Janet and bloody John! When I was about 7, my primary school teacher told my parents that I would probably never learn to read. Apparently, the suspicion was that I might be mentally subnormal. My mother wasn't having any of that. Although she had no experience of teaching reading, she took me out of school, borrowed a set of the Janet and John reading scheme and set about teaching me to read. We spent several hours a day ploughing through the mind numbingly tedious 'adventures' of the flaxen-haired tykes. God I hated them Some weeks later she took me [...]
If I've learned anything over the last year or so it's that intelligence - whatever we believe that to be - is not innate. Whilst it seems hard to deny that some of our potential for becoming intelligent is genetically endowed, it ought to be obvious that our ability to reason is entirely dependent on our environment. If you doubt this, try to reason about something of which you know absolutely nothing. The impossibility of such an act ought to make it clear that the faculty of reason is dependent on knowledge. Were someone to raise a child in complete isolation [...]
The talk I gave a this year's researchED national conference was, I'm afraid to say, shameless promotion for my new book, Making Kids Cleverer. Each of the slides represents an incredibly brief potted summary of the book's ten chapters. The book will be published some time in the coming months and, as the release date approaches, I'll write a series of posts that expands on each chapter. For now I hope this sufficiently whets your appetite to pre-order a copy. Making Kids Cleverer - ResearchED 2018 from David Didau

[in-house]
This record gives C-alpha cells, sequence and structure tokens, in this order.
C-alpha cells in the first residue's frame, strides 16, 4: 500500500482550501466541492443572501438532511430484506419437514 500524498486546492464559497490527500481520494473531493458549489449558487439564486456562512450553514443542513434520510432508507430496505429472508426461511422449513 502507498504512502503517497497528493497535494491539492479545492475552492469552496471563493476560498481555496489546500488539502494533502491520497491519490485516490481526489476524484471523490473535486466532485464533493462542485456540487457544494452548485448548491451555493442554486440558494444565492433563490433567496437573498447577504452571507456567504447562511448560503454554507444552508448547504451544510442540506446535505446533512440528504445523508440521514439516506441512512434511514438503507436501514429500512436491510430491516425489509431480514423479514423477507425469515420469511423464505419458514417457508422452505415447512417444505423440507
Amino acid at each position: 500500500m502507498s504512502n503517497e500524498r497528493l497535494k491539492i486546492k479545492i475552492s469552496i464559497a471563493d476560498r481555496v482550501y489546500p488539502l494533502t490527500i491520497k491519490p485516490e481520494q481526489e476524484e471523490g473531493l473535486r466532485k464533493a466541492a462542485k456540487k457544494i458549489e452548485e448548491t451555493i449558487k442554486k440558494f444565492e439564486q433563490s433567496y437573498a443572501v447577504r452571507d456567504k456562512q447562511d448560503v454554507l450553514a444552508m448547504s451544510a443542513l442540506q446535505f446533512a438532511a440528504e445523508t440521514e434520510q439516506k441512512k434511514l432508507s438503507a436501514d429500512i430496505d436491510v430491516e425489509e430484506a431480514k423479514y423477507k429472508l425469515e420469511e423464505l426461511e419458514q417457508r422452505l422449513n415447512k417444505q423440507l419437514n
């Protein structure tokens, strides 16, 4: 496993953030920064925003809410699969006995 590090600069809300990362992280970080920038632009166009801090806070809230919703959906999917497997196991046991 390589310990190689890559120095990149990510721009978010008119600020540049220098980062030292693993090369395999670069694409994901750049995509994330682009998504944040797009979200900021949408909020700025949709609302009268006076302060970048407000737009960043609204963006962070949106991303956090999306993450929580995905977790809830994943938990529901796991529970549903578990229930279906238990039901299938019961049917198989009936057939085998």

Today I listened to Paul Smith, CEO of Future Academies, talk about his ambition for the young people who attend the schools in his Trust. He said he wanted them to be able to go to a 'nice' restaurant, feel confident about ordering and be able to have a 90 minutes conversation about current affairs. This might seem a pretty modest wish, but I have taught very many children who may never have this kind of experience. I never really thought about my ambition for children in quite this way before. I'm not sure that going to a restaurant is exactly [...]
Yesterday, I wrote a post explaining that important as the quality of teaching in a school is, there are other, more important things on which to concentrate. In response, Katharine Birbalsingh, head mistress of Michaela School tweeted this: I agree with lots of this but @DavidDidau misses a, if not THE most important thing: kids need to love their teacher. They need to be inspired. When a kid loves their teacher, they’ll work & work for them both inside & outside the classroom. And hard work is what counts. https://t.co/5g4qivJxvc — Katharine Birbalsingh (@Miss_Snuffy) July 8, 2018 Did I miss a [...]
As John Tomsett says in his latest blog, "It is generally accepted that the quality of teaching is the most influential factor in determining the rate at which pupils make progress in their learning – broadly speaking, the better the teaching, the more progress pupils make over time." Here, I want to argue that teaching, important as it is, only comes third (or maybe fourth) on the list of things I think make the most difference "in determining the rate at which children make progress in their learning." A bold claim? Let's see. My contention is that the single most important [...]